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  1. Hello, I'm planning a trip from leander Texas to Rockport Beach Texas. When I enter this into ABRP I get this route, which seems fairly reasonable: https://abetterrouteplanner.com/?plan_uuid=94e5d5ae-e770-4d89-a52b-dce6666f1a2f Total time: 4:26 However I notice that ABRP wants me to charge here to 100% (Yuck!) and I noticed there's another fast charger further south in Sequin, right along my route. If I choose this fast charger the total time goes down: https://abetterrouteplanner.com/?plan_uuid=65971ead-11c6-4511-8554-ac43f31c9b81 Total time: 4:20 (6 minut
  2. I noticed on the new UI there is this green/gray graphic / indicator next to each stop: However there is no legend or or anything to explain what these various bars/dashes represent. I'm assuming charger availability? But it's not clear at all how to read this thing. I would expect that hovering the mouse over it would bring up some pop up with a legend or explanation, but nope. If I click on that first stop I get another graphic: This looks... somewhat similar to the smaller one on the trip overview... but not really? And still no explanation for what it means. Why
  3. Hi Jason, Given the announcement today, it should be much easier to deal with this right? There's no longer a special pricing model for Kona/Niro drivers. Any EV with 90KW simply pays $0.16/minute or $0.43/kWh (Depending on the state) When do you think ABRP will start factoring in this new pricing? I also noticed that there's no longer a "Total trip cost" listed anywhere that I can find.
  4. Can we submit routes driven with actual energy consumed privately somehow? I'd rather not post my home address (And friends addresses) on a public forum. We drove our 2019 LEAF+ (62 kWh, SL Trim) from North of Austin to North of Houston this weekend: It was a 170 miles total according to Google maps. It took 2 hours and 49 minutes. We left with 100% and arrived with 13% SOC Nissan Connect app says the trip was 167 miles with an average consumption of 3.8 miles/kWh ABRP on default settings said I'd need to keep a max speed of 51 mph (On roads with 70-75 mph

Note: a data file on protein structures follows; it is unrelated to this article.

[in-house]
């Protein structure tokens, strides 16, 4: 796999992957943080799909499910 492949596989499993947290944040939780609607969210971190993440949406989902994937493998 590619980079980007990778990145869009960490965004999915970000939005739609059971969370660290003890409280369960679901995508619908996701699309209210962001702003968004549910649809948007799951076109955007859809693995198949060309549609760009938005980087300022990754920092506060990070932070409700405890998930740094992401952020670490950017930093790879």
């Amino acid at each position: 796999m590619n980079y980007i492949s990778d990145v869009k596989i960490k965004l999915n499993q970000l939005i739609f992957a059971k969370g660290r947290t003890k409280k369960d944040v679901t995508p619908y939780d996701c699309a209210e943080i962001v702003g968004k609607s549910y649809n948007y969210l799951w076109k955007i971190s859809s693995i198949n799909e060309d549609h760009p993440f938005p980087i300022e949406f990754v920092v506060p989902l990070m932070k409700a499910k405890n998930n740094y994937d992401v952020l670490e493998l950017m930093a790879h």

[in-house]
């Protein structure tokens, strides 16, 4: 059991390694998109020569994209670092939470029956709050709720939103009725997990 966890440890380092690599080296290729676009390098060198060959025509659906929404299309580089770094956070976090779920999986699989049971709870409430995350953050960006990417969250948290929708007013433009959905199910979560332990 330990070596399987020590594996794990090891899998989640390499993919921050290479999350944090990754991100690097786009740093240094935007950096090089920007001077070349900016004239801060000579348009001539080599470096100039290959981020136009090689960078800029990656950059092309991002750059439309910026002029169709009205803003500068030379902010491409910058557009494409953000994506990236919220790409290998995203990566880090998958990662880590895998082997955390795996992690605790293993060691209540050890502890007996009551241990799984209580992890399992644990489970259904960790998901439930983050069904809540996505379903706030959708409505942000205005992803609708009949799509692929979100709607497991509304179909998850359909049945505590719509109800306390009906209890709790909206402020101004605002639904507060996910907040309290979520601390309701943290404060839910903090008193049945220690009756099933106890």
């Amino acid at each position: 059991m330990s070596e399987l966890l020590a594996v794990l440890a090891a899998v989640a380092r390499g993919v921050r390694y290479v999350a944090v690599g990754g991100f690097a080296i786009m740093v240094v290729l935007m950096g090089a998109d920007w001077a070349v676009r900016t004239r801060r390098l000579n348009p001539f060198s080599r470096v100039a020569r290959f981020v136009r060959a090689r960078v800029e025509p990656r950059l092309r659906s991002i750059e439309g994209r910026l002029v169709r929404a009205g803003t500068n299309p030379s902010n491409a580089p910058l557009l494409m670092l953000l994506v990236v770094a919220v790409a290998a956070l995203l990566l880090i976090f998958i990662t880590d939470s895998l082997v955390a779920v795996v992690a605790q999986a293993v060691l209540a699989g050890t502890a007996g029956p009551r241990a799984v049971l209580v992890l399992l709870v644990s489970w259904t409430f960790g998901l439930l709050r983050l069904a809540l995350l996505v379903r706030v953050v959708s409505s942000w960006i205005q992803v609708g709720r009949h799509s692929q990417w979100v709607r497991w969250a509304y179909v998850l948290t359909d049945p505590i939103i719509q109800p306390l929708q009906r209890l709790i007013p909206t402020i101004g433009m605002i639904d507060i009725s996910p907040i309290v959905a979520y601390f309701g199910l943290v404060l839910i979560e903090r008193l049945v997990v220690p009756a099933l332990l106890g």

5. Maps are still not loading for me as of Jan 2nd, even after doing forced refresh several times.
  6. Thanks, I see this now. EA's website doesn't do a good job of making this clear: If you just go to their website and click "Locate Charger" it shows these CHAdeMO's as being available... But if you actually "Log in" to the EA website then suddenly you can see that these stations are down. I actually appreciate that ABRP uses this when planning, but I think there should be a toggle in the settings that lets you plan routes that stop at stations that are currently unavailable because I might be planning a trip that I don't intend to actually disembark on for another several weeks. (IE: Just
  7. I checked OpenChargeMap to see if I could add the missing stations there... but OCM correctly shows the CHAdeMO stations at these locations (See attached screenshots). Why is ABRP not showing CHAdeMO connectors at these locations when they are correctly listed on both Electrify America's website as well as OpenChargeMap? There's also the issue of ABRP always listing the charging cost at $1 for all Electrify America CHAdeMO stops. You can also see that issue in the plan I linked above.
  8. The real challenge for me is it's not just a matter of updating the speed limit in OSM, it usually requires splitting the roads into segments so that your speed limit edit doesn't break a correct limit on another segment. (IE: Someone set the limit to "35" inside a city but the road wasn't segmented so it sets the limit of the rural section to 35 mph as well.) Being able to adjust these directly inside ABRP would certainly be a lot easier.